Spooner argued that offering an engaging and relevant experience for customers across all channels will help retailers achieve the end goal of higher conversion rates and an increase in customer loyalty.

Capgemini UK VP of consumer products and retail Chris Webster pointed out another interesting trend – record levels of sales via mobile devices correspond to higher rates for click and collect.

“This correlation of mobile ordering and location flexible collection is at the heart of the mobile internet and the impact it will have on consumer behaviour. Maybe we are truly entering the Martini age – anytime, anyplace, anywhere,” he said. Talk about product placement, Webster.

Intel’s post PC strategy is faltering

Intel-logoEver since Intel got a shiny new CEO, we’ve been hearing talk of an aggressive mobile push, of a more dynamic Intel that will eventually steer clear of trouble and trample the ARM gang with Brian Krzanich at the helm.

This of course will take time, if it is possible to begin with, so Intel’s first order of the day was to talk about mobile rather than do anything about it, and talk it did.

Intel spent much of the last quarter talking about 2-in-1 hybrids, touch enabled Ultrabooks and now it’s outlining its smartphone strategy, complete with LTE. So far it’s been all talk and almost no action.

Earlier this week Intel shed more light on its first LTE chipset, the XMM 7160, which is supposed to launch by the end of the month. It is a multimode chip and currently Intel offers only a single-mode LTE solution, which is obsolete.

Worse, even the XMM 7160 is a discrete solution, it’s not an integrated option like Qualcomm’s LTE. Intel wants the world to think that it’s serious about LTE, but in reality discrete LTE chips are a thing of the past. It’s all about integration now. Intel’s next generation XMM 7260 LTE chipset is set to appear next year, with LTE Advanced support. Intel’s first integrated LTE solution might appear in the first half of 2014. This is very slow indeed and as a result Intel is highly unlikely to score any big phone design wins next year. It can go after second-tier devices, but they’ll probably be scooped up by MediaTek, Qualcomm and other ARM players.

To be blunt, Intel simply won’t do much better on the smartphone front next year. It will gain market share, but we are still talking about low, single digits.

It won’t do much better in other segments, either. It appears to be pinning its hopes on hybrids, which seems very risky at this point. Hybrids, or 2-in-1s, are supposed to combine the portability and practicality of tablets with the productive prowess of proper notebooks. The trouble is that they’re just not there yet. Windows RT is on life support, Windows 8.1 will still be big and bloated. As a result Windows 8.x hybrids will cost a lot more to produce than Android and iOS tablets, margins will be tight and vendors won’t be very happy. The OS itself is another problem. An x86 tablet with legacy support for tons of Windows applications sounds very good, if you’re Dr Who and you can travel back in time to 2009. The market has moved on and legacy support just isn’t what it used to be a few years ago – and it’s losing relevance fast.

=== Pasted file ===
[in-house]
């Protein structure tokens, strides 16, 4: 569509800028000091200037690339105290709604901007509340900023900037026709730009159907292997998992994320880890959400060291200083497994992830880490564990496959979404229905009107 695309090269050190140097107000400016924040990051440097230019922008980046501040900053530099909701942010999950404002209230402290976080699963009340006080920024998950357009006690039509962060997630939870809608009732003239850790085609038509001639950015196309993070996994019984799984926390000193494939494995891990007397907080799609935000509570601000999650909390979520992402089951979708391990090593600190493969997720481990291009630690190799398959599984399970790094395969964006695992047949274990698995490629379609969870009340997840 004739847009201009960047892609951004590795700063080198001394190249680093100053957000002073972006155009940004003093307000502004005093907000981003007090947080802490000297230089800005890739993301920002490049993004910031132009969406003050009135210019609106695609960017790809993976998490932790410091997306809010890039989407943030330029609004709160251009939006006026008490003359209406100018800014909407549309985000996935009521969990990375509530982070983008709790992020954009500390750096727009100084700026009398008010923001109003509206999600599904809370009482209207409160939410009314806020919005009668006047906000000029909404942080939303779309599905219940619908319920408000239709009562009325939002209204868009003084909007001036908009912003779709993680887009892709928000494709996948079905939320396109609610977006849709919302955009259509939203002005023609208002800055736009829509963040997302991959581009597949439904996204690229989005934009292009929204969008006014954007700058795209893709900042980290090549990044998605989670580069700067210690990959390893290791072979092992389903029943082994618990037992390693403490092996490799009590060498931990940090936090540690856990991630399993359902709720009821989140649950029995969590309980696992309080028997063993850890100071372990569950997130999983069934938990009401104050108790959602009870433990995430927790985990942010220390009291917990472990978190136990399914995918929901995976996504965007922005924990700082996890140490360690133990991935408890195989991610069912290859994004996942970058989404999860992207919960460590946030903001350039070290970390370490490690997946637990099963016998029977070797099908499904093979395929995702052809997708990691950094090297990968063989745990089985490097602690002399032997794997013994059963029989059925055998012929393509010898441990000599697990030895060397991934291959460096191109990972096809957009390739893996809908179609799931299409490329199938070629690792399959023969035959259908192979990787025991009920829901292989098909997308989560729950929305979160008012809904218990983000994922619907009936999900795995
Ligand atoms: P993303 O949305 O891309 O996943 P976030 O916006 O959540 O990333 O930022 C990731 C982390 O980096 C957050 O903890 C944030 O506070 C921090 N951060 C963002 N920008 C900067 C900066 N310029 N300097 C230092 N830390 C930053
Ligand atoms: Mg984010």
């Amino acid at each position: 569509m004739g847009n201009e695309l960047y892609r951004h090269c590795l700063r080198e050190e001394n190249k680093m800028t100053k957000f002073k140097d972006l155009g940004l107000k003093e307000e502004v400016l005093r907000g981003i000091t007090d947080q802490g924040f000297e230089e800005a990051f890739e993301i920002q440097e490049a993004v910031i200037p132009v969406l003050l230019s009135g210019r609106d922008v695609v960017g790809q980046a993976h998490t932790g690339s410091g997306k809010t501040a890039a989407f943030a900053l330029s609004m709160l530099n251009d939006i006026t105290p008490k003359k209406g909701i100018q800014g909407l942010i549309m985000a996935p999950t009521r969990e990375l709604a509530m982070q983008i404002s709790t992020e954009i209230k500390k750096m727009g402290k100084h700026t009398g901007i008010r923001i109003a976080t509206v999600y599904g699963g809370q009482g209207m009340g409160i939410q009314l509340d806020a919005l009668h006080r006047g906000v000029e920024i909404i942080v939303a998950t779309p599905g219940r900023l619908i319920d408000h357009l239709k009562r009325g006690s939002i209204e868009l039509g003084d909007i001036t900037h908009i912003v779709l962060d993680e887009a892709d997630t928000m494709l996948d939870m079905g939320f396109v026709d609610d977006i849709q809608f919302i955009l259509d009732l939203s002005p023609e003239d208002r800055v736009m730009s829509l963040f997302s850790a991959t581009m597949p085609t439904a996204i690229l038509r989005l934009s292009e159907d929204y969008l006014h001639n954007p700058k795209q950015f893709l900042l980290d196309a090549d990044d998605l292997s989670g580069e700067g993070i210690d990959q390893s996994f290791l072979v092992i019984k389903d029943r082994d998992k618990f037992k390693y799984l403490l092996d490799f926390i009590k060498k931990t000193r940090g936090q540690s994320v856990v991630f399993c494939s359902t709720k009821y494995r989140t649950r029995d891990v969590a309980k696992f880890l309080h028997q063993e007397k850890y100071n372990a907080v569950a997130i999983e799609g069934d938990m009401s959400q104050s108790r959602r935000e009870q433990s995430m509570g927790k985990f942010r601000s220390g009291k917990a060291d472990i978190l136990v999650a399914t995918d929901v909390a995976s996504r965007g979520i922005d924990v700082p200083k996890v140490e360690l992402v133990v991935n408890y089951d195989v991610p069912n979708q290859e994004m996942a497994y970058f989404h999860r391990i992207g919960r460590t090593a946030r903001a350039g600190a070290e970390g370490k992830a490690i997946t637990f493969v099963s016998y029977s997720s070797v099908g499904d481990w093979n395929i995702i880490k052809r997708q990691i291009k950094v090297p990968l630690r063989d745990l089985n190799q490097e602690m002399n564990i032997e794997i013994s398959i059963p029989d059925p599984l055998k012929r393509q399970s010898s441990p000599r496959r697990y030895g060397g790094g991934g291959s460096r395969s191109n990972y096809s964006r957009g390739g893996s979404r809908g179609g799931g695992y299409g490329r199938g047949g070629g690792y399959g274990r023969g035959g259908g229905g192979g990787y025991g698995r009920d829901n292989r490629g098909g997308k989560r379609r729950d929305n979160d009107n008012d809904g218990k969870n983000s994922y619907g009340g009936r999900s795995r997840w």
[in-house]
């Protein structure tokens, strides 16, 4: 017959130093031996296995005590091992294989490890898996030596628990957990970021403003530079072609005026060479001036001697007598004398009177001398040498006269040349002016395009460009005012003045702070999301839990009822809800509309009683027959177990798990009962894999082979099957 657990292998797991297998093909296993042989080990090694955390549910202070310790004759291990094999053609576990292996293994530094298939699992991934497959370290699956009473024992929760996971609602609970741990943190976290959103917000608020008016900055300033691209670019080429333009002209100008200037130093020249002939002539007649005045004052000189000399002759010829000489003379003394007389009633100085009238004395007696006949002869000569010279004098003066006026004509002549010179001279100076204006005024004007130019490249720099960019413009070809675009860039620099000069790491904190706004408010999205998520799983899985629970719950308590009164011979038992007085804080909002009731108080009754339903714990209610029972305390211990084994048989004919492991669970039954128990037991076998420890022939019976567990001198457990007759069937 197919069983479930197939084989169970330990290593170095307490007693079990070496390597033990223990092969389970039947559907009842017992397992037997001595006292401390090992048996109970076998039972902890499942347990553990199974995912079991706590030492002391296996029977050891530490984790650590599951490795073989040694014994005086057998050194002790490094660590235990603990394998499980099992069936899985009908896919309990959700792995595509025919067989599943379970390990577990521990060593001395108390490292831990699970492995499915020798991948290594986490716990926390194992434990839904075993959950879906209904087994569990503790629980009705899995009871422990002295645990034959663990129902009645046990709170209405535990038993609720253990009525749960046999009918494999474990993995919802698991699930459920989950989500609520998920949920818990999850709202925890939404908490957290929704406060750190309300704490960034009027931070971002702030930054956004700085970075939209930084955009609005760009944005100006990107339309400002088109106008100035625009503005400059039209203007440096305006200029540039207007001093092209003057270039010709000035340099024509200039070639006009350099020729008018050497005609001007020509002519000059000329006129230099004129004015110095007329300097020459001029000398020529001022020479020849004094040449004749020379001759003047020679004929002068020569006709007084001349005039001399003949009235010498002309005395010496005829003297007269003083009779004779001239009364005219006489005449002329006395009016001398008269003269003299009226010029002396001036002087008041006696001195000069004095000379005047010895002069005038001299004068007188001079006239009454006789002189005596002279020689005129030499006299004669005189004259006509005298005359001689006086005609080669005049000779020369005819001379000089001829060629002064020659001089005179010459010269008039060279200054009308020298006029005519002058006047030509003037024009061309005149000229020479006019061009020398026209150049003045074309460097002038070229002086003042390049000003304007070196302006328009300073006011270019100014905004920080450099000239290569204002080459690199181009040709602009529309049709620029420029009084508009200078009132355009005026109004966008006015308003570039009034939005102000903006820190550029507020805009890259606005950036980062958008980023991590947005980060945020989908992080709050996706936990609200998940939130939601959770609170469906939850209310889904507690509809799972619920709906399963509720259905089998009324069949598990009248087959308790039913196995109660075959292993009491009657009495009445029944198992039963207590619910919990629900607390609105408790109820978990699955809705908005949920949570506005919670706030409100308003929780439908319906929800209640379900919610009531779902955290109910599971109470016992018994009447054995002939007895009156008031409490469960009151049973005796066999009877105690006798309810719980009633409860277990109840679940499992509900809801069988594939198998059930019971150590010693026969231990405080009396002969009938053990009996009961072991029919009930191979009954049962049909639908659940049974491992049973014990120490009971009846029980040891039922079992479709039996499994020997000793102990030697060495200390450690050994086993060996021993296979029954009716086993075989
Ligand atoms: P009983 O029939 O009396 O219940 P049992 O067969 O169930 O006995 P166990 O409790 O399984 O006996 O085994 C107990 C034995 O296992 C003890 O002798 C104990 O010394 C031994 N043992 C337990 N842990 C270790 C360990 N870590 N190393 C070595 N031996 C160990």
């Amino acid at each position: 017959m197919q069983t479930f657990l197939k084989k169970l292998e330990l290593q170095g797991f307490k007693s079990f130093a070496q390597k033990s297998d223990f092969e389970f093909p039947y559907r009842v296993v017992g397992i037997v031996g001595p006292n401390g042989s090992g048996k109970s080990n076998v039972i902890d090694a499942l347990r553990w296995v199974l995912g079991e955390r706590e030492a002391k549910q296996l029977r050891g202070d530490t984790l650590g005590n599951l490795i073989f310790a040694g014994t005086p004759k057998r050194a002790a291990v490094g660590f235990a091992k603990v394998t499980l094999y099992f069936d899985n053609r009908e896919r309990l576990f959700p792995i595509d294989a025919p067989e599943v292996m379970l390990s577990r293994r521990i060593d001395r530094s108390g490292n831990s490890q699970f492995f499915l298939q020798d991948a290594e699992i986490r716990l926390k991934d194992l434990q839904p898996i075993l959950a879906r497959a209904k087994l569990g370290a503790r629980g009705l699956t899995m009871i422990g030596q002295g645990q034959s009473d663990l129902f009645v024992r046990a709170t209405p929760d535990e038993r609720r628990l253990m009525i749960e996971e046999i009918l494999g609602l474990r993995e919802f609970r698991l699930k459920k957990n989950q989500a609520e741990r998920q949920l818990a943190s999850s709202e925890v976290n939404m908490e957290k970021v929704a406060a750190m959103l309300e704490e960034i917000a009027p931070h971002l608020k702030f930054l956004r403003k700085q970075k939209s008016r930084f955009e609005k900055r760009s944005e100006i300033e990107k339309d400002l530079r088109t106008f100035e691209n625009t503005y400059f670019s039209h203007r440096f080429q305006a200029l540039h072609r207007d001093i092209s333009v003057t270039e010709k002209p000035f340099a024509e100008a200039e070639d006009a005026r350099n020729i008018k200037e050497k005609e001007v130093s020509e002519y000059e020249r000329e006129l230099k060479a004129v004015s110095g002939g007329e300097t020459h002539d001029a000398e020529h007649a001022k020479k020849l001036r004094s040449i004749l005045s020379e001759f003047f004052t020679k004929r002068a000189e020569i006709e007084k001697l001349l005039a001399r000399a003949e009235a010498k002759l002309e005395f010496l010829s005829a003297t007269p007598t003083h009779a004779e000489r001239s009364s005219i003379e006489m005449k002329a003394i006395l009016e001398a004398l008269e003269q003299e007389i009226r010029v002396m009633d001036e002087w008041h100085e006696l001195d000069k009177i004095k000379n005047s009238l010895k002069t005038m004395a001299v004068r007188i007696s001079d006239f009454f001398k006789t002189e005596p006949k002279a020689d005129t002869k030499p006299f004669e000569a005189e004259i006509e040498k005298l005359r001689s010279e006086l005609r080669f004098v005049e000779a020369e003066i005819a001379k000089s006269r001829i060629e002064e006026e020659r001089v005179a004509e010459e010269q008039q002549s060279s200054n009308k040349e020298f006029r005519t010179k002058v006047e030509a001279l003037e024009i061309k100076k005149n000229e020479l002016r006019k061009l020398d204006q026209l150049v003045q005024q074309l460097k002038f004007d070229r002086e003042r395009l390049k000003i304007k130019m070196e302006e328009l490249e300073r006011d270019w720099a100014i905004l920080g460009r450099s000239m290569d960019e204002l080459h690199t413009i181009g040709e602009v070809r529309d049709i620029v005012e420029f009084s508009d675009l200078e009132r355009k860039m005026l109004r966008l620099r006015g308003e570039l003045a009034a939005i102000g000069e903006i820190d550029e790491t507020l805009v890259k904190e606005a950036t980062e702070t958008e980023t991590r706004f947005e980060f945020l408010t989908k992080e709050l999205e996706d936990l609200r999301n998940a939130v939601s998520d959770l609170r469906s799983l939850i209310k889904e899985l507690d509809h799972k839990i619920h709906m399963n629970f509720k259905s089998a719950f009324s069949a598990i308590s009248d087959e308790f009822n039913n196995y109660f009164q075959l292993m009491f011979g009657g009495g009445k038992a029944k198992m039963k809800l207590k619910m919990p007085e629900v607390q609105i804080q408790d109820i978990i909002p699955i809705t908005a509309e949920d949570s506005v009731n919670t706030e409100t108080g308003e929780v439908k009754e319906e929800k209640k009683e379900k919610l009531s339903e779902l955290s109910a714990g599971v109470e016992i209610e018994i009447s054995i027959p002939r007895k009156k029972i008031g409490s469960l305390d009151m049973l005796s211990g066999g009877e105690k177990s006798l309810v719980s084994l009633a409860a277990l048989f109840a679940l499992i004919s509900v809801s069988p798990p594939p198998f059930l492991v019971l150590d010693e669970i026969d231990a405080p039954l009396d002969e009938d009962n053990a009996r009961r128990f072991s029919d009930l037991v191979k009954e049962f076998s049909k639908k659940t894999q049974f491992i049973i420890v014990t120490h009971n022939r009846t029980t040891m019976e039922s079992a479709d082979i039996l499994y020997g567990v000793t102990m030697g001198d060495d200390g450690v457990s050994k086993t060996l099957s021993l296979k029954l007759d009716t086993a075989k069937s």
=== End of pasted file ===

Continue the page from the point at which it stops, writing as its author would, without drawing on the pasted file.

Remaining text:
The failure of Intel’s Ultrabook push and touch-enabled notebooks is another concern. Ultrabooks were too pricey and they didn’t offer much in the way of new features. Simply slapping a touchscreen on top of them did not address the original shortcomings of the concept, so touchbooks are failing as we speak.

On the opposite end of the spectrum, Intel ditched Atom based netbooks in favour of pricier designs. At about the same time it culled CULV to make way for Ultrabooks. Intel wanted more high-margin silicon in the market, but now it’s focusing on Atom once again. The first Atom based hybrids are starting to show up and they are practically what the netbook would have evolved into had Intel not killed it. In the meantime, cheap tablets and Chromebooks ate its lunch, along with cheap ultraportables based on AMD’s low-end APUs.

As for tablets, Intel dropped the ball years ago and now it’s facing a much tougher market, a market it desperately wants to get back into. Intel recently launched a couple of unimpressive education tablets, running Android. Samsung also tapped Intel for the Galaxy Tab 3, which is equally disappointing spec-wise. Intel now says it wants to do more on the Android front, but it is simply too late. Intel’s x86 support is irrelevant in the Android world and most Android tablets are powered by dirt cheap ARM SoCs. High-end Android tablets, which seem like the obvious choice for Intel chips, aren’t selling well – so even if Intel gets back into the game, it doesn’t stand to make much on Android tablets.

It’s only ticket into the Android universe are high-volume devices, like flagship phones. It will not get them anytime soon. Next year’s Android flagships will still be based on ARM chips and unless Intel pulls off a miracle, it won’t get any in 2015, either. Samsung makes its own Exynos chips and doesn’t really need Intel’s Silvermont. Motorola has also cooked up a custom chip based on Qualcomm’s Krait core, which means Google is also pursuing a custom in-house approach. Apple already designs custom ARM cores and this won’t change. And then there’s Qualcomm. And MediaTek, and Nvidia, and LG, and just about everyone else with an ARM licence under their belt.